Matheson, a new start to develop women’s football

  • Former Canadian international Diana Matheson participated in the Women in Football Leadership Program

  • This program has far exceeded his expectations

  • “With more female leaders, football will be stronger,” she said.

With 206 caps, three appearances in the FIFA Women’s World Cup™, two bronze medals in the Olympics and numerous trophies with Canada, Diana Matheson has a well-filled resume. At the age of 38, the former explorer is now looking to her post career since she hung up her boots last July. “I had a great career, but also a few injuries, so I decided to stop. I have since resumed my studies, which I devote myself to full-time,” she confides.† “I’m trying to learn as much as possible about football and its ecosystem so that I can clear the ground for my next activities. I know I want to be part of the world of women’s football, but I don’t know yet what role I will play. “

In this quest, the former international can count on the support of UEFA’s Program for the Promotion of Women in Management Positions in Football, which is already in its third edition. “I don’t really know what to expect, I think we’re all in this case,” admits the former midfielder, author of the bronze medal goal at the 2012 London Games. “I had great instructors. Everyone had already had leadership training, but the level of teaching was extraordinary. If only because we brought together 30 women from all over the world to discuss their respective situations. In many ways, each of our trajectories is unique, but we also have so much in common because we are all involved in the development of women’s football. The program has far exceeded my expectations.”

In Canada, the football landscape still lacks professionalism. There is no championship, no professional team. I returned to my studies in the hope of contributing to the professionalization of sport in my country.

Diana Matheson, former Canadian international

Matheson was characterized by meeting participants from all walks of life, who are a source of inspiration for her, especially those from the Middle East or Africa, where the struggle for the development of women’s football faces challenges from a completely different nature than in Canada. “It was very stimulating. I was able to connect with women from all over the world, who are all committed to the same cause. I know that I will be able to contact them in the future, when I come to the foreigner I can seeing them again to talk about our lives and football.” Establishing and developing a network is one of the pillars of the program to promote women in management positions in football.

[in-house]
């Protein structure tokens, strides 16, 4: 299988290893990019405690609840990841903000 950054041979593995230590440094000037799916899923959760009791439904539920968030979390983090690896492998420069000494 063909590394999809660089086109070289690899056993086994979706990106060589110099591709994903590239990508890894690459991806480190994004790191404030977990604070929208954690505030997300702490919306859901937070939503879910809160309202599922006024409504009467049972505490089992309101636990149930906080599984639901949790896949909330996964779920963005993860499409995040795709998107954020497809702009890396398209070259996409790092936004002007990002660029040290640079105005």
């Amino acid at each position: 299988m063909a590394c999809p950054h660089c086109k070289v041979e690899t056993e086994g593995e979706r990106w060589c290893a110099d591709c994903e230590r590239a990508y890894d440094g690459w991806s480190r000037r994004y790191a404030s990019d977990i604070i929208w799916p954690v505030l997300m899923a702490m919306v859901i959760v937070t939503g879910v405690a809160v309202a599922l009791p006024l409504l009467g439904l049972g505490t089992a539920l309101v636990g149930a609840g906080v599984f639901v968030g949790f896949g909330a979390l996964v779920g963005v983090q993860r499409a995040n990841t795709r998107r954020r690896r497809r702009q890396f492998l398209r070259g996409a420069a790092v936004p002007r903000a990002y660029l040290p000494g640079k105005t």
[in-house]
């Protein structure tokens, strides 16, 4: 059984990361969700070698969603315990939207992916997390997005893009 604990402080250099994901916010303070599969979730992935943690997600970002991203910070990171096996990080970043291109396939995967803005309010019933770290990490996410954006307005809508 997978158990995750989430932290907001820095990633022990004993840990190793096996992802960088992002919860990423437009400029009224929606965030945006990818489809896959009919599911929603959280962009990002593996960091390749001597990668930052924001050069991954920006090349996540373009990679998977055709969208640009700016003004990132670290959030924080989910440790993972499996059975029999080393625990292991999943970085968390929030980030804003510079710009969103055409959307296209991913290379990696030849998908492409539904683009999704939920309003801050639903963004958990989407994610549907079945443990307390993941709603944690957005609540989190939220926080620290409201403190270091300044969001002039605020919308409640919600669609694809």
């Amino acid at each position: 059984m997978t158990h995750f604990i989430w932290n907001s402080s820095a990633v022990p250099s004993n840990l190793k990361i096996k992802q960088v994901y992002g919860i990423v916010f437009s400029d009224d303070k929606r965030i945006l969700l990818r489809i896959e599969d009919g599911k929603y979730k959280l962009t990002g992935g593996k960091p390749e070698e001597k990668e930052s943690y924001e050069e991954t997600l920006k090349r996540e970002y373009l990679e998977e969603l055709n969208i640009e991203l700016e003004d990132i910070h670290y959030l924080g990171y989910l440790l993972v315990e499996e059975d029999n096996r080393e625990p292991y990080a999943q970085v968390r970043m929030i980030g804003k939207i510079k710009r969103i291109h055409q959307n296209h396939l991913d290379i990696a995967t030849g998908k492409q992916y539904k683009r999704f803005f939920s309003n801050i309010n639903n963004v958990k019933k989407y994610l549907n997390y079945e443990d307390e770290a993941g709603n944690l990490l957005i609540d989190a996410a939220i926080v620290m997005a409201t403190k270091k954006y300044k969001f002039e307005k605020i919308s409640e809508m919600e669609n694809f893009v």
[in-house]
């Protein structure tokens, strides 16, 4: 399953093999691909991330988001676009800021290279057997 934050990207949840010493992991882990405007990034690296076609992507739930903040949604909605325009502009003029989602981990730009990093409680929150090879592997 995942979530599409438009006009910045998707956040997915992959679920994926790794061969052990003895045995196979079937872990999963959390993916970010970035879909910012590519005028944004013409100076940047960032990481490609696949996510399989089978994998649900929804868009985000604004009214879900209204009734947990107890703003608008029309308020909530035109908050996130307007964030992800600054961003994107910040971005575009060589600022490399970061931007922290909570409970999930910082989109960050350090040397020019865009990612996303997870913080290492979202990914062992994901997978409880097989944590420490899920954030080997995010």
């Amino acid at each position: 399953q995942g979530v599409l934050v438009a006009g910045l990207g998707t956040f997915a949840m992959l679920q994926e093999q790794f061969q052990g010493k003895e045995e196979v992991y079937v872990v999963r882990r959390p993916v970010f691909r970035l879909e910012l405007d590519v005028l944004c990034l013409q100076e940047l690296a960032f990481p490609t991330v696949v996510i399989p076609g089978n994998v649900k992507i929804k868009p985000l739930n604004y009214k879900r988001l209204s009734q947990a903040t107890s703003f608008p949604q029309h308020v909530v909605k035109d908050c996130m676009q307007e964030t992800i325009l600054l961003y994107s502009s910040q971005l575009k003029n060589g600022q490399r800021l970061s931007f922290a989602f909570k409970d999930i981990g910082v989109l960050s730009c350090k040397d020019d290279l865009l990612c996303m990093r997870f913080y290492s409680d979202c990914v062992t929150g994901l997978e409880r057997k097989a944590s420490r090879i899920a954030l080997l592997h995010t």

Former Canadian International Diana Matheson Joins WFLP

What are the qualities of a good leader and how does she differ from others? For Matheson, it’s through certain skills that are developed on and off the field. “When you think of leadership, you think of a charismatic leader and a leader who gives voice. But that is far from the reality. One of the points we were reminded of during the program is the importance of authenticity. “stay true to who you are and make sure you always act authentically, because others can see when you’re not. There are a thousand ways to lead, but you must always be true to yourself,” explains the Canadian. “We were also reminded of the importance of knowing your strengths, but also that in certain circumstances our qualities as leaders can become shortcomings. to build on points, but also know how to separate yourself from them if necessary.”

Matheson is convinced that the more women there are in leadership positions in football, the more prosperous it will be. Notable progress has been made over the past decade, reflecting the travels of Sarai Bareman (FIFA Women’s Football Director) and Nadine Kessler (UEFA Chief Women’s Football Officer). “Everything is moving so fast. The next ten years will be exciting,” says Matheson enthusiastically. “I just got back from vacation in Costa Rica, the host country of the next FIFA U-20 Women’s World Cup, and the airport televisions were showing women’s football. Ten years ago, you never thought there could be women’s football on TV in Costa Rica “You see it everywhere these days. The gap between men’s and women’s football is narrowing. It can only be good for our discipline.”

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